A method to calculate unbiased estimates of effective temperature sums from monthly mean temperatures is presented.
The PDF includes a summary in English.
The paper concerns relationship between climatic factors and annual ring indices mainly in Southern Finland. The studied index series were from papers of different authors and from different localities. The monthly mean temperatures and precipitation sums were derived from the measurements of meteorological stations. Effective temperature sums for different periods of the year were calculated from the monthly mean temperatures.
The autocorrelation functions were estimated for each index series. The autocorrelations at lag I were significant except for one series. Altogether the differences in the structures of the index series were noticeable, especially between the Scots pine (Pinus sylvestris L.) index series. The influence of climatic factors on the annual ring index variation was studied using cross correlation analysis, simple distributed lag models and transfer function-noise models.
The decisive factor for the annual ring index variation of Norway spruce (Picea abies (L.) H. Karst.) appears to be the effective temperature sum of the growing season. Warm periods during latter parts of previous summer had a negative effect on indices. For the variation of the Scots pine indices the most important climatic factors were the effective temperature sum of the latter part of the growing season and, especially on the arid sites, the precipitation sum during May-July.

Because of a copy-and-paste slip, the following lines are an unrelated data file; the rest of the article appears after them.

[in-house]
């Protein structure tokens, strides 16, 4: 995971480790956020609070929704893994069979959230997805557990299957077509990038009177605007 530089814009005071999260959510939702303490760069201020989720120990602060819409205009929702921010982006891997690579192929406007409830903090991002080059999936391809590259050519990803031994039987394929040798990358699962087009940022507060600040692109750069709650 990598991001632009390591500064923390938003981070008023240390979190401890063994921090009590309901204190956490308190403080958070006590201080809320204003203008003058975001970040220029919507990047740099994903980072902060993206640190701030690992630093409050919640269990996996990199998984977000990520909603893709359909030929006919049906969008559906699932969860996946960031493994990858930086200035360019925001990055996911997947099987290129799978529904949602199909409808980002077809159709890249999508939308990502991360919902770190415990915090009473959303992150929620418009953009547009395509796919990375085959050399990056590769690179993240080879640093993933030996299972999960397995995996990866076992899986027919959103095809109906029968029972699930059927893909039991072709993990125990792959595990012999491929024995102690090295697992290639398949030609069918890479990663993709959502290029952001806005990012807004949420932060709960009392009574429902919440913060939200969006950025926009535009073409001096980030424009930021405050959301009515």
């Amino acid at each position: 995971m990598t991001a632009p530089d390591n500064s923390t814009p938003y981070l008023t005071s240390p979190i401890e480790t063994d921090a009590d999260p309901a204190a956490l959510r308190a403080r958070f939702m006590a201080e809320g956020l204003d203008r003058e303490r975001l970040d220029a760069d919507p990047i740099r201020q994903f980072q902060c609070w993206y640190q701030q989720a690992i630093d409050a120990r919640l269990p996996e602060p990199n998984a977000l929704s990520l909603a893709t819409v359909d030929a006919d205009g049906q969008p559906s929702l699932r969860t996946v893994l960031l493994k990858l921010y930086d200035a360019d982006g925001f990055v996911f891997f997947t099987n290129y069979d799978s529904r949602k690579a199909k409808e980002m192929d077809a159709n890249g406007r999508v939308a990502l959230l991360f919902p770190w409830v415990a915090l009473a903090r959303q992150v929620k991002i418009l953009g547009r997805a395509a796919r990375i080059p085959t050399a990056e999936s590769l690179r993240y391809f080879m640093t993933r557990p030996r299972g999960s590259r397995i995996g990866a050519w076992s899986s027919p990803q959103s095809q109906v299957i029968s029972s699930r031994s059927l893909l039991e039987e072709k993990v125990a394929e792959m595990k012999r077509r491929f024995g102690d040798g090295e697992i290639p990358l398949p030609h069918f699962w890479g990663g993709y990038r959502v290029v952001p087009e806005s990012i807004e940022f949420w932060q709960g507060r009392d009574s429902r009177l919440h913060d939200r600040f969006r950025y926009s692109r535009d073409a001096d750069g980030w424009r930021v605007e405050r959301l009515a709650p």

The PDF includes a summary in Finnish.
The influence of various environmental factors on the diameter growth of trees has been studied based on data collected by following daily increment of trees and various environmental factors during the growing season in 1964–1967. The field work was carried out in two experimental stands, a Scots pine (Pinus sylvestris L.) stand and a mixed stands growing birch (Betula sp.), Norway spruce (Picea abies (L.) H. Karst.) and Scots pine, in Southern Finland.
The results show that the temperature sums preceding the beginning of diameter growth were of the same magnitude in the years studied, which indicates dependence in the relationship. Formation of new xylem cells took place in the pine stem ca. every third day when the diameter growth was most active. No summer growth inhibition was detected in diameter growth.
None of the cumulative temperature sums tried determined the time of cessation of diameter growth. In several cases, positive correlation was found between the length of the growing season and the width of the annual ring formed. When studying the relationships between the diameter increment and the environmental factors, it was found that diameter increment was totally masked in the records by the hydrostatic changes in the stem. Relationships between the diameter increment and the environmental factors of the second day preceding growth were found to be poor. In studying the deviations of the recorded daily increments from the regression surface, no clear general trend was seen for pine and spruce, but clear diminishing trend toward the end og the growing season could be seen for birch in 1967.